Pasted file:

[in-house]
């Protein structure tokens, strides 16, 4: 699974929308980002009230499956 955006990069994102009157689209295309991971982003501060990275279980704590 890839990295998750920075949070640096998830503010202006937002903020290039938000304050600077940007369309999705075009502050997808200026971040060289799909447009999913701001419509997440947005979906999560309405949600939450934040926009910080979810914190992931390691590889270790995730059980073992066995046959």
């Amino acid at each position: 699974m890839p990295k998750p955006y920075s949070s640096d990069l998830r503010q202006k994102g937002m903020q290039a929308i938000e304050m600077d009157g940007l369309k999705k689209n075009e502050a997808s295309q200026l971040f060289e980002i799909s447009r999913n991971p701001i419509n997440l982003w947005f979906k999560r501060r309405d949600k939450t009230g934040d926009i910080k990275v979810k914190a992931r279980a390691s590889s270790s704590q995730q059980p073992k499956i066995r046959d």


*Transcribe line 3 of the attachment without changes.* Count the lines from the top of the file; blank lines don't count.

């Amino acid at each position: 699974m890839p990295k998750p955006y920075s949070s640096d990069l998830r503010q202006k994102g937002m903020q290039a929308i938000e304050m600077d009157g940007l369309k999705k689209n075009e502050a997808s295309q200026l971040f060289e980002i799909s447009r999913n991971p701001i419509n997440l982003w947005f979906k999560r501060r309405d949600k939450t009230g934040d926009i910080k990275v979810k914190a992931r279980a390691s590889s270790s704590q995730q059980p073992k499956i066995r046959d």